Structured debt securities are complex debt instruments created to meet needs that cannot be met from traditional financial instruments available in the markets.
Common examples include collateralised debt obligations (CDO) and asset backed securities (ABS). Structured debt securities have the potential to decrease risk, create liquidity, and increase yield, but they tend to have very high fees. 
There are also products that have fallen out of favour after their complexity and lack of transparency were blamed for infecting banks and other investors around the globe with losses from poor subprime mortgage underwriting.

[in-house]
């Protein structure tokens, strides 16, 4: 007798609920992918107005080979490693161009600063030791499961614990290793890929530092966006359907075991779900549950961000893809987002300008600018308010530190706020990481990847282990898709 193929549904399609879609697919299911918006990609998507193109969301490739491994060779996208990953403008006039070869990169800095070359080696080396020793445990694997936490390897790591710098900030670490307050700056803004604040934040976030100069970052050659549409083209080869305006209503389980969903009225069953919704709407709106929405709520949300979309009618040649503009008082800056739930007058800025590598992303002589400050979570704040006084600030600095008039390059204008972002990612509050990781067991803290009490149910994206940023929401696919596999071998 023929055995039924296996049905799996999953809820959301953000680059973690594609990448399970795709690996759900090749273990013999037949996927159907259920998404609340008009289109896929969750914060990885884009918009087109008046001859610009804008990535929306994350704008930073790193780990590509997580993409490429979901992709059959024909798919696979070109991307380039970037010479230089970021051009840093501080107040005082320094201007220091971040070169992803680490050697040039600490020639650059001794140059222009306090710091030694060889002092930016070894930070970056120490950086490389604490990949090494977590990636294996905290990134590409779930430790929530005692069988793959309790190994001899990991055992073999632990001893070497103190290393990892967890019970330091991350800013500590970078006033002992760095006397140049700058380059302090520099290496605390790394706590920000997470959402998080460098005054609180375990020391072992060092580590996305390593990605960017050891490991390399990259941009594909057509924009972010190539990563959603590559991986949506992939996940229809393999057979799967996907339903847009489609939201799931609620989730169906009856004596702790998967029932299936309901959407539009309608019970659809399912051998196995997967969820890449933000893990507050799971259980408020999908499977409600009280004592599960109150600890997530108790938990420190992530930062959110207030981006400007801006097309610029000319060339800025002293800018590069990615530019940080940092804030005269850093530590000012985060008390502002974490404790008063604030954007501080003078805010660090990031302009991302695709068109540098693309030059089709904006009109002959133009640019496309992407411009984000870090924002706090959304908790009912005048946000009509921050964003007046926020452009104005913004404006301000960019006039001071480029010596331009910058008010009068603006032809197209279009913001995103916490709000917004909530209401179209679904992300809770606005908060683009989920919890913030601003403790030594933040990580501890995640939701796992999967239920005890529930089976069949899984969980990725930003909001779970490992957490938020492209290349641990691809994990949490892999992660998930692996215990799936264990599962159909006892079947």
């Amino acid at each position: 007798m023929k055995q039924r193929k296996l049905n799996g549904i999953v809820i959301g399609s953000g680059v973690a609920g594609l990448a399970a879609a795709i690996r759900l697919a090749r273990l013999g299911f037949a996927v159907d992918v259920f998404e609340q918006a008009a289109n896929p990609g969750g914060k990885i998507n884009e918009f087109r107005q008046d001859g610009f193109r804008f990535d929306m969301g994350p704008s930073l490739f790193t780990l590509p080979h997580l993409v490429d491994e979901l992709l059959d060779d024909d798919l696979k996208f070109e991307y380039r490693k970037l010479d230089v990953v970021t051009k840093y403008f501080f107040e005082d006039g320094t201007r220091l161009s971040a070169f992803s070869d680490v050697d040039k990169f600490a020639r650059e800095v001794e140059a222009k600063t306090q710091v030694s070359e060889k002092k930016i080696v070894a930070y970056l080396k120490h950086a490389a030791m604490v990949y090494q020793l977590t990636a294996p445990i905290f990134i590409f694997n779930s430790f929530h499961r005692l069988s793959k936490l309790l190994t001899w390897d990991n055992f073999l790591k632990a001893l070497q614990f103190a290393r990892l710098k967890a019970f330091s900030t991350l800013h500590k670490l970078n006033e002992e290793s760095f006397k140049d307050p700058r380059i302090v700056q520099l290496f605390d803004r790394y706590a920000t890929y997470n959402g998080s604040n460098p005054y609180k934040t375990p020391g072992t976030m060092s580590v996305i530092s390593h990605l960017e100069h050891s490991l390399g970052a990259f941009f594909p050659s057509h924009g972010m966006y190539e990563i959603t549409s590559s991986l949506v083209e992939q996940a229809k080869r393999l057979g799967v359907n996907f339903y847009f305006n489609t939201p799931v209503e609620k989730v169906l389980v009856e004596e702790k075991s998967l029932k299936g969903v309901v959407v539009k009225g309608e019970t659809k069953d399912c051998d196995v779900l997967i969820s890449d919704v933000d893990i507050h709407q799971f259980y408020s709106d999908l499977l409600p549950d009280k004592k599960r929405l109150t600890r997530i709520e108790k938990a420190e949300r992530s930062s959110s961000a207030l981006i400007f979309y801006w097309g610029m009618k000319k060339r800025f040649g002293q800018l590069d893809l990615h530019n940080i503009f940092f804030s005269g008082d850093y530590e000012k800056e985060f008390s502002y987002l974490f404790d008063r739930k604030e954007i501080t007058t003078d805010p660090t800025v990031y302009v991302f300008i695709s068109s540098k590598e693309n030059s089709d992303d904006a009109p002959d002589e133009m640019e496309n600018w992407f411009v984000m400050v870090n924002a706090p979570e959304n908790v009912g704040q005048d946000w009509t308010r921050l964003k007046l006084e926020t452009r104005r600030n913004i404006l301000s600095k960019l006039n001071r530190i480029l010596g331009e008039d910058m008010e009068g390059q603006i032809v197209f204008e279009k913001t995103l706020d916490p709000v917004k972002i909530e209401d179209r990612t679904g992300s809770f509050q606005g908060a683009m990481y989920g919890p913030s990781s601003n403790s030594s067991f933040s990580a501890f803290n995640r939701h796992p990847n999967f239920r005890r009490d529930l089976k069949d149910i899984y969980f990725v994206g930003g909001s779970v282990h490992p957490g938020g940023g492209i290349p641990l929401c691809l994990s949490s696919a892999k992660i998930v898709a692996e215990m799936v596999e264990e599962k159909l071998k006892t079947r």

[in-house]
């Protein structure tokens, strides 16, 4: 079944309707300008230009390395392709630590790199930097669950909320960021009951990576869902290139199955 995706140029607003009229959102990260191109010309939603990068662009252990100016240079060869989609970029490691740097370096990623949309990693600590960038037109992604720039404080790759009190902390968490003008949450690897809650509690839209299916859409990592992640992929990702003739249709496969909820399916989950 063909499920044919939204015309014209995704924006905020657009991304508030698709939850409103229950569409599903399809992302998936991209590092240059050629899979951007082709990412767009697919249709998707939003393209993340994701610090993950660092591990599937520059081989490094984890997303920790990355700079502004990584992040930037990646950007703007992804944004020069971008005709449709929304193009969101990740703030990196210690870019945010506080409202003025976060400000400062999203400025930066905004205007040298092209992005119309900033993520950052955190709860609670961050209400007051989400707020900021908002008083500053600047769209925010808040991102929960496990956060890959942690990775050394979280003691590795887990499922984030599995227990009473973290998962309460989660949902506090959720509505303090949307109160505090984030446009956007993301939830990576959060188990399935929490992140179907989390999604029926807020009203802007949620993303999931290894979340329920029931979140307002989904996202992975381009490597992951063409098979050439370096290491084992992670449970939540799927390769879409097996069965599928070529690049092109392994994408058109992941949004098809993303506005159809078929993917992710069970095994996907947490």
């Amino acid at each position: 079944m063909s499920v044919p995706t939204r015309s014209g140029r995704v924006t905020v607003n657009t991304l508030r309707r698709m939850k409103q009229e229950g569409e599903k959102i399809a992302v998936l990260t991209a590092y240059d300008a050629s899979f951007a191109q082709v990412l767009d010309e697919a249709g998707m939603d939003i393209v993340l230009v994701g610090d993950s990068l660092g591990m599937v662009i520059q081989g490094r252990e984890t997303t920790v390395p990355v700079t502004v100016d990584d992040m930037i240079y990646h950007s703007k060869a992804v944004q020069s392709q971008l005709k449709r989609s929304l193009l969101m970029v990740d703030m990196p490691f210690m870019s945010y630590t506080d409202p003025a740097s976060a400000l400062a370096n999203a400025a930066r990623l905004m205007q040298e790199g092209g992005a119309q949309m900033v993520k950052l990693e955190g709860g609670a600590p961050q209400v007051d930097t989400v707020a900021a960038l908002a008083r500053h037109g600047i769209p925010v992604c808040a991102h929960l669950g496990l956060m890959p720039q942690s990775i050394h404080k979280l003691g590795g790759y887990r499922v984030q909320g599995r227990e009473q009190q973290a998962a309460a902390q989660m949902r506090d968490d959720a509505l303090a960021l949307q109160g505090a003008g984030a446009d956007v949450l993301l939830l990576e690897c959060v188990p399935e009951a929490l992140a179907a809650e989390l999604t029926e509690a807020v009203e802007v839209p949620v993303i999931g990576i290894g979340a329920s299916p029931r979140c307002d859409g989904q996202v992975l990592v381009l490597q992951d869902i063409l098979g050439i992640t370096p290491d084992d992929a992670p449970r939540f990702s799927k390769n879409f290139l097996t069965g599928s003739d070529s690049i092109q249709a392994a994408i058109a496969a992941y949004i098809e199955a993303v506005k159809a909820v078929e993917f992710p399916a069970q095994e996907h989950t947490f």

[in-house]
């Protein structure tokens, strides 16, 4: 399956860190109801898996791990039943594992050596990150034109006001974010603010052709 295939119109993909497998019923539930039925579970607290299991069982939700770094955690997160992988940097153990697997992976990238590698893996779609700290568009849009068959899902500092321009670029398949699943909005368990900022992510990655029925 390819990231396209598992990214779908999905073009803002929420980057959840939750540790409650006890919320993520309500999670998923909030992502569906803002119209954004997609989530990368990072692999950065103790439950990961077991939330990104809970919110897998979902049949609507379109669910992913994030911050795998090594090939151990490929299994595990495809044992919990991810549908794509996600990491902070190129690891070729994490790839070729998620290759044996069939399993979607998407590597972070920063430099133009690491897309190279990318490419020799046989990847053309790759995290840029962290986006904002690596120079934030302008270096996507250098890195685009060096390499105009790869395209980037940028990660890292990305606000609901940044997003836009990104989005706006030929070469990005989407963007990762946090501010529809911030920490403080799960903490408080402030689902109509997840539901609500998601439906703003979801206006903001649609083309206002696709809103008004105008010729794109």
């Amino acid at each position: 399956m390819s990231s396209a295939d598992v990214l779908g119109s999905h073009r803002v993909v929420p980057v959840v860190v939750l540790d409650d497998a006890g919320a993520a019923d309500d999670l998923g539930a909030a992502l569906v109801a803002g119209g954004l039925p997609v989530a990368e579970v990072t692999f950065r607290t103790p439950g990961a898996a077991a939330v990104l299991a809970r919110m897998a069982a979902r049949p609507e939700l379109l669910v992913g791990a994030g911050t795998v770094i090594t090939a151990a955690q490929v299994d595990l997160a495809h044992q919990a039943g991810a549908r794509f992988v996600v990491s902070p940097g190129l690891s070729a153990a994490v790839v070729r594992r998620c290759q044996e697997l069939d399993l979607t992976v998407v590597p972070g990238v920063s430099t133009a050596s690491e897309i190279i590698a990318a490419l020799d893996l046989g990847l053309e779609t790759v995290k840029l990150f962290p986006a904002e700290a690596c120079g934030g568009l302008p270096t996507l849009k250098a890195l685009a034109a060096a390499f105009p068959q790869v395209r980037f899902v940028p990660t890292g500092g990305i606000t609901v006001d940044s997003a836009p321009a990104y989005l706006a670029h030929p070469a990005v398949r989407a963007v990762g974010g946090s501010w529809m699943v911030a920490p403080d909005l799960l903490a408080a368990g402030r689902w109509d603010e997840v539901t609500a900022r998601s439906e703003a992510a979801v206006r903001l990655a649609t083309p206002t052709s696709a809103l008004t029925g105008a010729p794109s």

Subprime residential mortgages were issued to high-risk borrowers, such as those with a history of late payments or bankruptcy. A rash of defaults in the sector had shaken credit markets.
CDOs are vehicles that invest in leveraged loans and high-yield bonds and asset-backed securities. These pools of assets are sliced up into parts or tranches that carry different risks and then sold onto investors.